Para Resources Inc (PBR.V) Indicator Spells Strong Upward Momentum

Para Resources Inc (PBR.V) shares are showing strong upward momentum according to the Aroon indicator as the reading has climbed above 70.  With the strength building, investors might be taking a look at this name in conjuction with some other indicators.

The Aroon Oscillator was developed by Tushar Chande to highlight the start of a new trend and to measure trend strength. Chande first described the indicator in the September 1995 issue of Stocks & Commodities magazine. The Aroon indicator system consists of three lines: Aroon Up, Aroon Down, and the Aroon Oscillator which reflects the difference between the two. “Aroon” is a Sanskrit word meaning “dawn’s early light”.

Chande recommends the following signals:

Aroon Up level above 70 indicates a strong up-trend while Aroon Down above 70 indicates a strong down-trend. Aroon Up below 50 warns that the up-trend is weakening while Aroon Down below 50 signals that the down-trend is weakening. The two moving lower in close proximity indicates consolidation, and no clear trend.

As any seasoned investor knows, markets can move up or down in the blink of an eye. Investors who attempt to beat the market without creating a plan may find themselves grasping at straws down the line. Building a plan that included the right level of risk may be different for every individual. Managing risk and staying on top of the stock portfolio can help investors ride out the storm when it eventually rolls in. Anybody who manages their own portfolio knows that it can be extremely challenging at times. Finding a consistent process that works when markets become volatile can be a big help to the investor. Controlling emotions and conducting the necessary research can help the investor make the difficult decisions when they crop up.

Turning to some additional technical indicators, at the time of writing, the 14-day ADX for Para Resources Inc (PBR.V) is standing at 12.82. Many chart analysts believe that an ADX reading over 25 would suggest a strong trend. A reading under 20 would suggest no trend, and a reading from 20-25 would suggest that there is no clear trend signal.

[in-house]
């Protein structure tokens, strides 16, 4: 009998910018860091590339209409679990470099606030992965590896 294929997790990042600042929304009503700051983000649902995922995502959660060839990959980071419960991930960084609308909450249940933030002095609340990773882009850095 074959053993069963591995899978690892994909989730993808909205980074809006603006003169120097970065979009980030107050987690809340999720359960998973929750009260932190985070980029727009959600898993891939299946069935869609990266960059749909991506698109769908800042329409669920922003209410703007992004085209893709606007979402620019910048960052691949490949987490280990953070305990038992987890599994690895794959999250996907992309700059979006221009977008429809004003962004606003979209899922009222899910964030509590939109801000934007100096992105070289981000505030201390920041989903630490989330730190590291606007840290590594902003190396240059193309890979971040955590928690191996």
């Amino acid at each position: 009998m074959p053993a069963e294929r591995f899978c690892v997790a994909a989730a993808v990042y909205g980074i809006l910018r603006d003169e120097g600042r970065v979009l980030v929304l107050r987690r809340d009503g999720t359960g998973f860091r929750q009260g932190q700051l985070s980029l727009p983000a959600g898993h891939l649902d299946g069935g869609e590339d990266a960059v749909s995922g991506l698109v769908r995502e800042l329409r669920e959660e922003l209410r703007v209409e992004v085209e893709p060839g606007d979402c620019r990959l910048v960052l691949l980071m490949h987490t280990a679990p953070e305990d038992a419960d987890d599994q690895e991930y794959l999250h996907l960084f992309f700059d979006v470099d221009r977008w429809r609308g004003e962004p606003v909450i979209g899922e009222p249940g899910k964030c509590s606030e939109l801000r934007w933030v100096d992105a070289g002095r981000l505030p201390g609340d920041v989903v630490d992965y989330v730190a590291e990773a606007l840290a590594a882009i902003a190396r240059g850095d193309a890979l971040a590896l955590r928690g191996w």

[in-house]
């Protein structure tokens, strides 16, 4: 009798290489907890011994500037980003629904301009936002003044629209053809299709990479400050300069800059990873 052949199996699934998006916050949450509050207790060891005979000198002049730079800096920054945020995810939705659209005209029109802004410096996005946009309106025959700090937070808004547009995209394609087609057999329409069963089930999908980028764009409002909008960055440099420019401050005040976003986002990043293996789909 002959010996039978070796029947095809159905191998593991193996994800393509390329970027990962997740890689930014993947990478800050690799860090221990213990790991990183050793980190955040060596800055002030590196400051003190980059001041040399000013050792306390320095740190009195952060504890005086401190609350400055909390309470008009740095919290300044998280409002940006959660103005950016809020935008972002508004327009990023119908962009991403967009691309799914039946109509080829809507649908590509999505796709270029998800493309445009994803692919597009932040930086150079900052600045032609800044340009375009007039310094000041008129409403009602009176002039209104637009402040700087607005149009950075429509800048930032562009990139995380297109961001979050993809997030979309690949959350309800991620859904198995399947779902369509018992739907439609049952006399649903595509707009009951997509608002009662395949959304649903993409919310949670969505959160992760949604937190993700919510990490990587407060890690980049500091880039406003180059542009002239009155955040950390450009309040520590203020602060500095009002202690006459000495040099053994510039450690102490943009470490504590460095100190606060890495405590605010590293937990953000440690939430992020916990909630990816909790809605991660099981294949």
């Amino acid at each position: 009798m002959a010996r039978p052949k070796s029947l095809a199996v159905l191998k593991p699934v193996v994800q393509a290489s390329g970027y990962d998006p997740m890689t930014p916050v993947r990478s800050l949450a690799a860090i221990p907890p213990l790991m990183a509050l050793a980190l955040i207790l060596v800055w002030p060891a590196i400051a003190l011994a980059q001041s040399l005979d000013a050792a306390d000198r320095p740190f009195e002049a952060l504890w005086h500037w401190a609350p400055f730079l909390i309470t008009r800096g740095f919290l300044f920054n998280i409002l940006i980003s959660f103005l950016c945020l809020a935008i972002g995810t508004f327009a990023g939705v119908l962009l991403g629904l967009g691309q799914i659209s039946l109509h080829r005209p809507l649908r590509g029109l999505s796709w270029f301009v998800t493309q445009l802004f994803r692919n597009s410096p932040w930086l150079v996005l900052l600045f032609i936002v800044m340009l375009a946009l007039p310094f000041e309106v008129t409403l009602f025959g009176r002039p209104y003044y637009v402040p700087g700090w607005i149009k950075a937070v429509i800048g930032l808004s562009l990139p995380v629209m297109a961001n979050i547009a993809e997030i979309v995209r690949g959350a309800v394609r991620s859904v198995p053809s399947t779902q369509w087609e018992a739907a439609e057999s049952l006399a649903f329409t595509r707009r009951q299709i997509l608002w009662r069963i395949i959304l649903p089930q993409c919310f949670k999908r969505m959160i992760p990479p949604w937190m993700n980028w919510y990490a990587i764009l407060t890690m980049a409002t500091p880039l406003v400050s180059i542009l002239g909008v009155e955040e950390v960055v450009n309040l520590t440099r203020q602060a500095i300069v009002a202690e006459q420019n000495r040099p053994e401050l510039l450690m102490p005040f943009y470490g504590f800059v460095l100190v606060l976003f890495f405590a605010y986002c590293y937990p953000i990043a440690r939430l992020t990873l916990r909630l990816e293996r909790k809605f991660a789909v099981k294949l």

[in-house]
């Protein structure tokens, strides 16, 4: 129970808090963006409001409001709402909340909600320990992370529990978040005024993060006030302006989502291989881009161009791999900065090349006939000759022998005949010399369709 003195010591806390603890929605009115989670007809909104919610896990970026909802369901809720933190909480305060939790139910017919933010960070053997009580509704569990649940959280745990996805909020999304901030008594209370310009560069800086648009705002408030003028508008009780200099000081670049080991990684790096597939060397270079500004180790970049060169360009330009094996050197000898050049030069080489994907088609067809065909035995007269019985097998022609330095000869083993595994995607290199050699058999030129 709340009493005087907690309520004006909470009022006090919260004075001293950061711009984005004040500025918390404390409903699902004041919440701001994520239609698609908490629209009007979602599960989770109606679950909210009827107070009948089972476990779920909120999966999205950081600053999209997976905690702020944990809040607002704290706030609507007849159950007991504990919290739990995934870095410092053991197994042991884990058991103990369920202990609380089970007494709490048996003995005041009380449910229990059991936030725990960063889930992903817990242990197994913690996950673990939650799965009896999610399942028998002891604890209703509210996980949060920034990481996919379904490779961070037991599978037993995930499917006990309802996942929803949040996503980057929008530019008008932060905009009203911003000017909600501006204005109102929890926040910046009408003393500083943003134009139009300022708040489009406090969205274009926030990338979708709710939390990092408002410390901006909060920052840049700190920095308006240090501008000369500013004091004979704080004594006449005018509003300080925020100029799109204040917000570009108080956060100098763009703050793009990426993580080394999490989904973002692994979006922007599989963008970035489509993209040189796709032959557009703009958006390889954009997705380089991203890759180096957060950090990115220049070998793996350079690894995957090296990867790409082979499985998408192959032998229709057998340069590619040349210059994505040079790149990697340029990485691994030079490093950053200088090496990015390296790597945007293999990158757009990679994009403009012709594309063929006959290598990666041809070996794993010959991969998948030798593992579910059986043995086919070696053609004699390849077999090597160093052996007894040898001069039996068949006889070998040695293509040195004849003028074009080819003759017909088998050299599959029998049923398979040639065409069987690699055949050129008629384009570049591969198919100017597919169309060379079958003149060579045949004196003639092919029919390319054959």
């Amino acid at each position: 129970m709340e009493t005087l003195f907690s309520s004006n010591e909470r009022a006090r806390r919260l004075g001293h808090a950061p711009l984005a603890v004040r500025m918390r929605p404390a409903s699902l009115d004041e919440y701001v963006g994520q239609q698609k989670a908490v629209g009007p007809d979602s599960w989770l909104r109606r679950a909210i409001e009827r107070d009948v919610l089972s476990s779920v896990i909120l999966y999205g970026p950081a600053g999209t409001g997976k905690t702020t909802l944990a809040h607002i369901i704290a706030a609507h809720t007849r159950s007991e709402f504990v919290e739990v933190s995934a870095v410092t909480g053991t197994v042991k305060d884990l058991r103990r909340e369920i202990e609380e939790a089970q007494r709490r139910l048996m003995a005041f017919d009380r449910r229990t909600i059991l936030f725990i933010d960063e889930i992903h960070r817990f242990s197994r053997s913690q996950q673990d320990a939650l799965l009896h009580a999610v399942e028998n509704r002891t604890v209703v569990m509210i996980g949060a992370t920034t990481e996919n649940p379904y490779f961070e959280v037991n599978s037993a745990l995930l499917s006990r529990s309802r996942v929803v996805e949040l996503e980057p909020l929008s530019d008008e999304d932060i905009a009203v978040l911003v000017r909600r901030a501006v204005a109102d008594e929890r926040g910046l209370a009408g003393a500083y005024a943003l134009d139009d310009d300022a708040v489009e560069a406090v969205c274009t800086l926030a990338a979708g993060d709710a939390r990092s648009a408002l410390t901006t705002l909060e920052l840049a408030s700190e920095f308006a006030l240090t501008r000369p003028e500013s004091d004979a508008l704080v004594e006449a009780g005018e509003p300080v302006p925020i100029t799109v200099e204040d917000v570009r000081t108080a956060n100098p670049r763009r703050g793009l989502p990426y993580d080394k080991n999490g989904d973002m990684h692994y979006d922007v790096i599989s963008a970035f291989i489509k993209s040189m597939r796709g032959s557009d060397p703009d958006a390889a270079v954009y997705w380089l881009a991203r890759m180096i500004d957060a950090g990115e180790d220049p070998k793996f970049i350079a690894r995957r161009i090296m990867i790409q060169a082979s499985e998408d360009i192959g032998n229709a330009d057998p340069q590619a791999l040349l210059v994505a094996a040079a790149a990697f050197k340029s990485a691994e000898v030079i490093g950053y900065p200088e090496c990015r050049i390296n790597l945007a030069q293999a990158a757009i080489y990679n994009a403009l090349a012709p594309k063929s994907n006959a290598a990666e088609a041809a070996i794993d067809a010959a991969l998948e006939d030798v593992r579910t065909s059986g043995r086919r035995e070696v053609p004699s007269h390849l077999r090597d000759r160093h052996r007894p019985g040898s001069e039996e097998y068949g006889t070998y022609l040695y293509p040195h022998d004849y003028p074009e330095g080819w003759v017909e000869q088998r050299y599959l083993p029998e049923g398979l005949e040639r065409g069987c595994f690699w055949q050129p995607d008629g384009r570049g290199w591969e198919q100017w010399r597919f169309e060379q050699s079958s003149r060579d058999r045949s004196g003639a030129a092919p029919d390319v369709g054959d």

What Is ADX?

The Average Directional Index or ADX. The ADX was created by J. Welles Wilder to help determine how strong a trend is. In general, a rising ADX line means that an existing trend is gaining strength. The opposite would be the case for a falling ADX line.

Looking further at additional technical indicators we can see that the 14-day Commodity Channel Index (CCI) for Para Resources Inc (PBR.V) is sitting at 87.50. CCI is an indicator used in technical analysis that was designed by Donald Lambert. Although it was originally intended for commodity traders to help identify the start and finish of market trends, it is frequently used to analyze stocks as well. A CCI reading closer to +100 may indicate more buying (possibly overbought) and a reading closer to -100 may indicate more selling (possibly oversold).

Moving averages can help spot trends and price reversals. They may also be used to help find support or resistance levels. Moving averages are considered to be lagging indicators meaning that they confirm trends. A certain stock may be considered to be on an uptrend if trading above a moving average and the average is sloping upward. On the other side, a stock may be considered to be in a downtrend if trading below the moving average and sloping downward. Shares of Para Resources Inc (PBR.V) have a 7-day moving average of 0.20. Taking a glance at the relative strength indictor, we note that the 14-day RSI is currently at 60.61, the 7-day stands at 64.77, and the 3-day is sitting at 69.10.

The Relative Strength Index (RSI) is a momentum oscillator that measures the speed and change of stock price movements. The RSI was developed by J. Welles Wilder, and it oscillates between 0 and 100. Generally, the RSI is considered to be oversold when it falls below 30 and overbought when it heads above 70. RSI can be used to detect general trends as well as finding divergences and failure swings.

Investors may be trying to gauge the current business cycle phase and how that could potentially impact the portfolio. Business cycles can be one way to analyze portfolio performance. Early on in the cycle, profits tend to grow rapidly, sales tend to improve, and activity rebounds. In the middle of a cycle, growth may be peaking, strong credit growth may still be seen, and policy may swing neutral. Toward the later stages, growth may be moderate, earnings may come under pressure, and credit may tighten. Heading into a period of recession, credit may completely dry up, profits may decline sharply, and there may be policy easing. Investors will often have to adjust portfolio holdings that reflect the current state of a business cycle.